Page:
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How does the character of Romeo change in the first three acts of the play?

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Introduction

Manon Mollard MP5a 05.11.04 English: Romeo & Juliet How does the character of Romeo change in the first three acts of the play? Romeo Montague is a character who evolves considerably through the Shakespearian play "Romeo & Juliet", from his unrequited love with Rosaline to his banishment, including his strong love for Juliet and his reaction about Mercutio's death. When we first meet Romeo in the scene one of Act I, he expresses his sadness because he is in love, but Rosaline, the girl he likes, doesn't return his love: "out of her favour where I am in love". The oxymorons he uses, "Why then, o brawling love, o loving hate, [...] cold fire, sick health", show us that he is very confused by emotions, both love and hate; love because of Rosaline, and hate because of the fued between his family, the Montagues, and the Capulets. When he talks about Rosaline, we can see he is very romantic: "love is a smoke made with the fume of sights [...] and a preserving ...read more.

Middle

Romeo is devastated: "Oh dear account, my life is my foe's debt" Since then, we can realise that Romeo's love for Juliet is sincere. This is showed once again when Romeo enters the Capulet's orchard to go to Juliet's balcony because he says: "With love's light wings [...] thy kinsmen are not to stop me"; Romeo is pretty brave because he could be killed if a Capulet sees him, and a little foolhardy as well I guess because he doesn't really realize that, he just thinks about being with his love. I think this love is stronger than the love Romeo felt for Rosaline because Juliet really loves him back. And we are sure that the feelings Romeo has for Juliet are sincere because he expresses them in a soliloquy: "He jests at scars [...] cast it off". During this entire scene, Romeo declares his love to the young girl: "Ah Juliet [...] by this dear encounter"; and even promises her he will arrange a marriage "Save what [...] by holy marriage". ...read more.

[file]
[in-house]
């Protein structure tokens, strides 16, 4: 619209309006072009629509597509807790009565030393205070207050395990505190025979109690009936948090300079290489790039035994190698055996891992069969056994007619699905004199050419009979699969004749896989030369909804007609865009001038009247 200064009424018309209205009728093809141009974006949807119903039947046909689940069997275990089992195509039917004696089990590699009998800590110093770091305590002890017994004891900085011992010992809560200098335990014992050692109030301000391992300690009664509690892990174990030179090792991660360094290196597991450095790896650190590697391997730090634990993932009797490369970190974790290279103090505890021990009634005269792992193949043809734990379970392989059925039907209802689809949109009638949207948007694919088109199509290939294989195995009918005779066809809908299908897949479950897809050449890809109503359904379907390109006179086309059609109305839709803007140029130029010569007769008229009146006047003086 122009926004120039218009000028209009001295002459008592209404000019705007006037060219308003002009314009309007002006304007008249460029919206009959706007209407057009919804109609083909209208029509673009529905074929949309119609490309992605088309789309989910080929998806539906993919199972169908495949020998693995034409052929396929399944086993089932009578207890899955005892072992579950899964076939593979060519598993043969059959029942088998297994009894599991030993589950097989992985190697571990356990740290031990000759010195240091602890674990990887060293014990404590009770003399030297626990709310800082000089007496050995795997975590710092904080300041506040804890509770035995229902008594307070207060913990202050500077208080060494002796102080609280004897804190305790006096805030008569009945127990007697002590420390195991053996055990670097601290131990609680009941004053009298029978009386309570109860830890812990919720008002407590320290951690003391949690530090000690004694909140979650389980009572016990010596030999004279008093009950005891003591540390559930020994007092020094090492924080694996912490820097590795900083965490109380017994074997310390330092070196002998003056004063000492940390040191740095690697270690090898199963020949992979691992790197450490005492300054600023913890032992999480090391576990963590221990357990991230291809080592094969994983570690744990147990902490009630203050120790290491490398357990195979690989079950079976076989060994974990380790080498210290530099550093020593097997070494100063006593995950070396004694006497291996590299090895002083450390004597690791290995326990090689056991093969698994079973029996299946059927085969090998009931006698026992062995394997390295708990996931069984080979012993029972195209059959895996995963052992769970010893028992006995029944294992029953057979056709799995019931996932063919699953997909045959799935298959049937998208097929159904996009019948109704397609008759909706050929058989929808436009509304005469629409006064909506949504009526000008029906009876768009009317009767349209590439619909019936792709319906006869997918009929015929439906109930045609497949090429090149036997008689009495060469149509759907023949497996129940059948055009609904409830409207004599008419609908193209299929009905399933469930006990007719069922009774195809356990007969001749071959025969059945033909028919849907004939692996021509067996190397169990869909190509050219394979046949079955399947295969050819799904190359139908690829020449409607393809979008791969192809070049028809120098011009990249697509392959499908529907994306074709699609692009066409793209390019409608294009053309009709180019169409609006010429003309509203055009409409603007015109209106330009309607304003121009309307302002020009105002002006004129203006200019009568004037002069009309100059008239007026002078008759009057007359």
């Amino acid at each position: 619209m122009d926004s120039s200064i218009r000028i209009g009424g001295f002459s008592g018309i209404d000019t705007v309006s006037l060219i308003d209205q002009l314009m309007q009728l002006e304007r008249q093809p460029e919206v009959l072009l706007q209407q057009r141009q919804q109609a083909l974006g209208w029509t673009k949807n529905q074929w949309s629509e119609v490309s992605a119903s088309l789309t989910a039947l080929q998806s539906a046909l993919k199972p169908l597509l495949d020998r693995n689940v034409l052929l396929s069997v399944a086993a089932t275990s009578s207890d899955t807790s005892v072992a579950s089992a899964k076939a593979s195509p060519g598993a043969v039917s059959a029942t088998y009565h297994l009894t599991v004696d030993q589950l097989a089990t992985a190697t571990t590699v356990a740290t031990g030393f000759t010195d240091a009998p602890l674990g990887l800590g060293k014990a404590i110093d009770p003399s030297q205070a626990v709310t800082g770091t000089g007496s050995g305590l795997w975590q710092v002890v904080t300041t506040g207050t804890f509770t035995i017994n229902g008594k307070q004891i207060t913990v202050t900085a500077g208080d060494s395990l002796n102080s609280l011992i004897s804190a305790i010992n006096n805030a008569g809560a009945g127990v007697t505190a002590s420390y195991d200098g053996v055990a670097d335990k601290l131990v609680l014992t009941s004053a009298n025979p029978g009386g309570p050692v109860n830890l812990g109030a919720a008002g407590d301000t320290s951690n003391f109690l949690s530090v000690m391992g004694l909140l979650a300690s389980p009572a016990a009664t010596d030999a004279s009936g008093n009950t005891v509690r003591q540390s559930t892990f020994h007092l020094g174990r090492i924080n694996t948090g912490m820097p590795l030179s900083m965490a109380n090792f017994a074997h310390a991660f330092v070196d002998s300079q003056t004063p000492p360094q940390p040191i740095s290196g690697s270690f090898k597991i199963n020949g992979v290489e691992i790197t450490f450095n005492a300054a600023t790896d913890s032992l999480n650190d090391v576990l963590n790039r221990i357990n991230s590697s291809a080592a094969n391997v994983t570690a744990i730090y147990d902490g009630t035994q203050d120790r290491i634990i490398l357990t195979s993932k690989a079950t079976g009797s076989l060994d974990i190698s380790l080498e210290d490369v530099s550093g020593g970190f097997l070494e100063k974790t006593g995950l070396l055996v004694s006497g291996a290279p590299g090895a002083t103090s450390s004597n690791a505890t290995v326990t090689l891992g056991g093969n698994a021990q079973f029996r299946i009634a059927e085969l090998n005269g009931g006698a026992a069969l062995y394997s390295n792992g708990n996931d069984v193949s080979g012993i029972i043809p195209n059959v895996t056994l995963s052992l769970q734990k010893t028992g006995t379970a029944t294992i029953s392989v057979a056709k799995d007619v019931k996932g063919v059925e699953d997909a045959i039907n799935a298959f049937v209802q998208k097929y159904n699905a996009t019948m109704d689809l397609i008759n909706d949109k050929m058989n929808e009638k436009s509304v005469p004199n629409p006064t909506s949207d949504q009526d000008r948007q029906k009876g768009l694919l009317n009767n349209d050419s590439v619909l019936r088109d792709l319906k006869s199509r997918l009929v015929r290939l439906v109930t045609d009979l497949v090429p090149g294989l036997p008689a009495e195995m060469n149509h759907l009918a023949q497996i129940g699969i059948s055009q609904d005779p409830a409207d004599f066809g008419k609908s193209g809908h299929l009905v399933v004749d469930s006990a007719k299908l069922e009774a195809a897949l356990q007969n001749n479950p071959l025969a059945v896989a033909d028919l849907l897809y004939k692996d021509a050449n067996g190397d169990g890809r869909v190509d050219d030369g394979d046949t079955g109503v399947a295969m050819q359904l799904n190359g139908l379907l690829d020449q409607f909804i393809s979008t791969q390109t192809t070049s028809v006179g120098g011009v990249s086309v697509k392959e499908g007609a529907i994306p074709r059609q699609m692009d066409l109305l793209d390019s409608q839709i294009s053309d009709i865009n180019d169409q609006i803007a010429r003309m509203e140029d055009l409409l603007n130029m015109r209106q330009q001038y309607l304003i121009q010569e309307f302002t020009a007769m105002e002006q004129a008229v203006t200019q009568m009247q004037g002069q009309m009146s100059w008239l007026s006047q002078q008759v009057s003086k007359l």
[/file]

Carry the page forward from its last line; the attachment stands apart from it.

Conclusion

He even says he could kill himself, only because he is a Montague: "he offers to stab himself". At the end of this scene, Romeo is feeling a little bit better because Friar Lawrence promises he'll try to solve things out, and makes Romeo see the positive side of the situation: Juliet is still alive and Tybalt could have killed him. After spending the whole night with Juliet, Romeo has to leave for Mantua. Even though he would prefer to stay with his love, he changes his mind about death being worse than banishment because Juliet tells him to go and the Friar has given him positive thoughts to take with him to Mantua. So we have seen the evolution of the character of Romeo throughout the first three acts of the play and we can conclude that at the beginning Romeo is a young fickle and immature gentleman, and he turns out to become a married man banished from Verona, but who gains in maturity and has a crime on his conscience. ...read more.

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